A plan to convert the state’s high risk auto reinsurance facility in Massachusetts to an assigned risk plan (ARP) was approved by the industry officials running the current plan at a special meeting on March 20.
One quick result could be a rush of insurance companies offering hundreds of agents now without private carrier contracts for auto, involuntary agents known as exclusive representative producers (ERPs), the opportunity to sign new voluntary market contracts with insurers for their private passenger auto business.
On May 20, the governing committee of Commonwealth Auto Reinsurers (CAR) voted without objection to accept reports from CAR’s actuarial and claims committees on how the conversion will work. The committees must still write up actual rules to implement the changes but many of these are expected to be approved at CAR’s next meeting on May 27. However, CAR officials said they might ask Bowler for an extension of the deadline for another 30 days to complete all of the rules necessary.
The ARP plan has been pushed by Governor Mitt Romney and Commissioner Julianne Bowler and supported by a consensus of agents and insurance company leaders in the state. Last month Bowler gave CAR an ultimatum that it come up with rules to convert to an ARP or she would write the rules herself.
Officials have been searching for ways to reform the state’s private passenger auto system to encourage more competition and attract more insurers. Changing the way CAR operates has been a priority.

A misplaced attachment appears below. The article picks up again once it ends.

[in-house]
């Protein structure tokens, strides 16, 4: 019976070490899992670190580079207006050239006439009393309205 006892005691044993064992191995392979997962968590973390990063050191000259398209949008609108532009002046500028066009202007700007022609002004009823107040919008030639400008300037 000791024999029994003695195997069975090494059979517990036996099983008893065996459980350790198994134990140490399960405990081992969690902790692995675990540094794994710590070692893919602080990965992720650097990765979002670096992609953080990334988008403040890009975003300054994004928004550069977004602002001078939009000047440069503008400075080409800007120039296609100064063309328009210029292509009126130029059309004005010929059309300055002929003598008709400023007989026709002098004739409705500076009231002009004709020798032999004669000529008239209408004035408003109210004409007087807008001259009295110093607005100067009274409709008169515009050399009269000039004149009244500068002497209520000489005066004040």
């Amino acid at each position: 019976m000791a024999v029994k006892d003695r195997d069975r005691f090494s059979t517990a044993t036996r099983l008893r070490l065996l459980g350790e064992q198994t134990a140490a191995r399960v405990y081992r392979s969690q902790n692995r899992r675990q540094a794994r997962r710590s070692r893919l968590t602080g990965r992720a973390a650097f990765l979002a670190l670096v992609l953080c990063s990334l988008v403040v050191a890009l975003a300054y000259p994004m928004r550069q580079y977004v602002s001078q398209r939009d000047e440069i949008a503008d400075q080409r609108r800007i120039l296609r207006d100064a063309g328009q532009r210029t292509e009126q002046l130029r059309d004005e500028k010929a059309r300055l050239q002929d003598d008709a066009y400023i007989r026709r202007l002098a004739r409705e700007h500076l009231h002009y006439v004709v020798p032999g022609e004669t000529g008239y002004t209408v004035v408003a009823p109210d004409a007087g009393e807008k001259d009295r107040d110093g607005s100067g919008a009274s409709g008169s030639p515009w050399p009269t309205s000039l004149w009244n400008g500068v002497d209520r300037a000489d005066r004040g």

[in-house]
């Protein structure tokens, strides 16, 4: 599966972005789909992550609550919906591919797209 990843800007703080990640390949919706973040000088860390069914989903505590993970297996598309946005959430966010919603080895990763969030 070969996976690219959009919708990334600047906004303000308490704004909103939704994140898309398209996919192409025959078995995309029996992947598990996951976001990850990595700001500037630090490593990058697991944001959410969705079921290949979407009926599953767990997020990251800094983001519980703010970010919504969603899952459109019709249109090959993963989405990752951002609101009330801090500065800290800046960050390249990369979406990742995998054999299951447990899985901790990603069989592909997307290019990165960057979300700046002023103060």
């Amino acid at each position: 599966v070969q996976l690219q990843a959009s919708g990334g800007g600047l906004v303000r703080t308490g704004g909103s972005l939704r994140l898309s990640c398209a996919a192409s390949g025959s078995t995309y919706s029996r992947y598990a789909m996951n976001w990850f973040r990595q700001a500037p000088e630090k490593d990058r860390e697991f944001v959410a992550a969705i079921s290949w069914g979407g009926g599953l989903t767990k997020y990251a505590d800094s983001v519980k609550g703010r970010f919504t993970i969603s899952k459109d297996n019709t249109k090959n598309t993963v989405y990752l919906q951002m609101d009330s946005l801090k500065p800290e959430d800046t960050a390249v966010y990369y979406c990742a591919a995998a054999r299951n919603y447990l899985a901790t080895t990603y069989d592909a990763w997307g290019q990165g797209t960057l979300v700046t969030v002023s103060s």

CAR responded to Bowler’s ultimatum with two special meetings — May 6 and May 20 — and behind-the-scenes work by its various committees. CAR’s actions have all been “consistent” with the reforms sought by Bowler and an industry consensus, according to James Harrington of the Massachusetts Insurance Federation, a trade group for a number of the state’s insurance companies.
The state’s independent agents praised the actions by CAR.
“This is good progress. The CAR governing committee is taking the right steps,” said Frank Mancini, executive vice president, Massachusetts Association of Insurance Agents.
Mancini sees the reform as an opportunity for many ERPs to obtain better markets.
Early next month, CAR is set to release the loss ratios of ERPs and insurers are expected to seek out those with the better loss ratios for voluntary contracts. Under the previous rules, insurers had no incentives for signing up ERPs with good loss rations but the new ARP system changes that.
Mancini, said he expects “hundreds” of ERPs will be offered the opportunity to sign voluntary contracts with companies. There are more than 700 ERPs across the state.
CAR President Ralph A. Iannaco said draft rules for 2004 and 2005 operations of the ARP should be ready for members’ review by early this week, in time for the May 27 governing committee meeting.
If approved as expected, they would be submitted to Bowler before her 30 day deadline. CAR has asked for an additional 30 days to develop rules to govern operations after 2005.
Iannaco said insurers are being kept informed about what is happening and he believes they are “all preparing their own strategies” on how to respond to the changes. “I’m sure there will be some movement,” he added.
Chris Goetcheus, spokesman for Bowler, said the commisoner is “quite pleased” with the progress that CAR appears to be making, although he added that the Division of Insurance has not yet received any final rules or requests for an extension from CAR.
“The commissioner will determine what to do and what if any extension to grant after she sees what CAR submits,” he said.
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